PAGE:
where INCh is the incidence rate per 1000 for the hypertension class, and INCnh is the incidence rate per 1000 for those with no hypertension. Note that for nonhypertensives that rr(h) is again 1, so the INCh for nonhypertension equals INCnh.
The incidence rate for hypertensive smokers slightly differs from the previous formulas. The incidence rate for people in smoking class k with hypertension is calculated as the incidence rate for smoking class k multiplied by the incidence rate for those with hypertension multiplied by a relative risk. The relative risk for hypertensive smokers was derived from the literature.39 So formally, the incidence rate for smoking class k with hypertension is equation
Here INCs,h is the incidence for hypertensive smokers, and rr(k,h) is the relative risk for hypertensive smokers.
Input Data Model
Table 1 presents the input data, relative risks, and transition probabilities used in the stroke model. The age- and sex-specific demographic data for the year 2000 in the model, ie, mortality numbers and birth and migration prognoses, were derived from Statistics Netherlands.4
The incidence based on data from 5 general practitioner registries19,20,40–42 up to the year 2000 were combined into an age- and sex-specific average to obtain the most recent estimates for the incidence of stroke in the Netherlands.43 The same was done for data on stroke prevalence. Registries19,20,40 for which the year prevalence rates of stroke were available were used to estimate the prevalence rates of stroke in the Netherlands.
Age- and sex-specific case fatality rates were estimated with data from the Research On Stroke Amsterdam study (ROSA).26,44 This multicenter study followed up a large sample of hospitalized stroke patients (n=760) for as long as 5 years after hospital admission. Data were collected at 6 months, 3 years, and 5 years after stroke and include the date of onset of stroke and date of death. After a goodness-of-fit test of the curve estimation for case fatality data, we calculated age- and sex-specific case fatality rates for the first year after the onset of stroke (hereafter referred to as the first-year case fatality) and for the subsequent years (hereafter referred to as the long-term case fatality).
The age- and sex-specific prevalences of hypertension in the Netherlands were estimated on the basis of 2 studies and were used to determine the prevalence rates of hypertension in the Netherlands for a complete age range. The prevalence of hypertension up to the age of 65 years was estimated from the Monitoring Project on Risk Factors for Chronic Diseases (MORGEN-study),45 and the prevalence of hypertension for ages >65 years was estimated from the Rotterdam Ergo study.46 The age-specific relative risks of hypertension for stroke were based on 4 studies.35–38 Results of these 4 studies were combined in an age-specific average relative risk (5-year age classes).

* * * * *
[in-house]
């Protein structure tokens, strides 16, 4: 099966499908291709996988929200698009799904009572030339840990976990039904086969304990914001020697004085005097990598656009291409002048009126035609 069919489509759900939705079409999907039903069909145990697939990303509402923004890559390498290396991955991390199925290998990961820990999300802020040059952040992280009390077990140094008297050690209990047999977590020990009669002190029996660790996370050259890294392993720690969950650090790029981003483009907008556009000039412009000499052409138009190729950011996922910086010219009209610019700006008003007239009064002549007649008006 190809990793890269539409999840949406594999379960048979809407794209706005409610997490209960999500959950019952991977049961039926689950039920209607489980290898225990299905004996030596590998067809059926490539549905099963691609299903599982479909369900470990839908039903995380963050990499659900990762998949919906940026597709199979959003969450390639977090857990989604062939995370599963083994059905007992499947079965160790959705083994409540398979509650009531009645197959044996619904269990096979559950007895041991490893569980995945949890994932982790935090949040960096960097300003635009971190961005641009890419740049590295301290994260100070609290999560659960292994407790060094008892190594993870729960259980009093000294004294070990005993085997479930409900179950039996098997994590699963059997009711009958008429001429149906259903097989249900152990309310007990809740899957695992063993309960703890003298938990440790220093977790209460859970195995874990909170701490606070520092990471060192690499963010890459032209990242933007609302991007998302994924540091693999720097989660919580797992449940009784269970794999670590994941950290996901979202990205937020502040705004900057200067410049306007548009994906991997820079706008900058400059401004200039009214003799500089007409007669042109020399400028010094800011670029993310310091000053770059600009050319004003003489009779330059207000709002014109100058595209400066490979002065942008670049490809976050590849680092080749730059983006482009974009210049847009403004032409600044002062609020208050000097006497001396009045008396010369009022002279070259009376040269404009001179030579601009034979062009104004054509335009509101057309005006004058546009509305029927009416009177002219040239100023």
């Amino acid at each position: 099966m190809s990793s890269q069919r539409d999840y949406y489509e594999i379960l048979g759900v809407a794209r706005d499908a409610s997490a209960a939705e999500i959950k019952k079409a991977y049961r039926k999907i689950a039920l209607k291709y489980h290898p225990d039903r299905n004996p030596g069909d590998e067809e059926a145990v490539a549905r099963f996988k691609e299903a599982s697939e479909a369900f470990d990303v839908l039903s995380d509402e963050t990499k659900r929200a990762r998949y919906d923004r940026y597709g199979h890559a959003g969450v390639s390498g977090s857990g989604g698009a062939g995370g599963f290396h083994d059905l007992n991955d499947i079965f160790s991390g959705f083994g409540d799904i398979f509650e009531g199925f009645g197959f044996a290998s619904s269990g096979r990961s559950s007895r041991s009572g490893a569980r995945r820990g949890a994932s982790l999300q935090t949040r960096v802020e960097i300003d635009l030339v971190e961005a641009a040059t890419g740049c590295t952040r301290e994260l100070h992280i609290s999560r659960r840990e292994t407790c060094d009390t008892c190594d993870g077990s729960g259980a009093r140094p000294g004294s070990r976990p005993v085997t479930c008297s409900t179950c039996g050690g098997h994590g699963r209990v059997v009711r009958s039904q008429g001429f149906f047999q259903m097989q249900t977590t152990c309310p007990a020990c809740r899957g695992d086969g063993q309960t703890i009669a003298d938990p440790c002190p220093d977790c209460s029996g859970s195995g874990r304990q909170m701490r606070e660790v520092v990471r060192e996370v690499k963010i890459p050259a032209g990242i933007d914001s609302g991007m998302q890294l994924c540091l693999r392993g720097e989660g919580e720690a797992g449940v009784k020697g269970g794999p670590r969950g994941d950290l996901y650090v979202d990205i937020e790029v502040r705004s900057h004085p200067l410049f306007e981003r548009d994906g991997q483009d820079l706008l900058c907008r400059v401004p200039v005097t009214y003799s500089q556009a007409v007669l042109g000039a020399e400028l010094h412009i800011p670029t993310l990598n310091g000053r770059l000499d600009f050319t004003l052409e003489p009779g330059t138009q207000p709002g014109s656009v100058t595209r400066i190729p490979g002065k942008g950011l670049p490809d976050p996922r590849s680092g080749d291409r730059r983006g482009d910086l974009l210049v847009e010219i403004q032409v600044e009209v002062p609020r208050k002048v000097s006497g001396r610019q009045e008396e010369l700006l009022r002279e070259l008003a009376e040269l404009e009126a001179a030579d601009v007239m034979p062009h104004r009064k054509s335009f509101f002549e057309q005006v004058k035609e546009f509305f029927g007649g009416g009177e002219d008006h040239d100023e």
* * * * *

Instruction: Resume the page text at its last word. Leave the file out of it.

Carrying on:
The age- and sex-specific prevalence rates for smokers and former smokers in the Netherlands were derived from the yearly population monitoring studies of the Foundation on Smoking and Health,47 for the time period 1997 to 2000, specified by sex and 5-year age classes and the 3 groups of never-smokers, former smokers, and current smokers. The age- and sex-specific start, stop, and restart rates were computed from the observed trends for the period 1997 to 2000.
The relative risks for former and current smokers were derived from several studies.15,48–51 The data from these studies were combined into an age- and sex-specific average (5-year age classes). The additional relative risks of stroke for individuals with the combination of hypertension and smoking were calculated on the basis of data from the 1 available study of Shaper.39
Figure 1 shows the basic structure of the stroke model including possible health states (disease-free population, stroke population, and death) and possible transition rates, which are represented by arrows (number of arrows correspond to the numbers in Table 1).
M.L.L.v.G. is currently at Mapi Values Netherlands, Houten, Netherlands.
- Received January 25, 2005.
- Revision received April 19, 2005.
- Accepted May 13, 2005.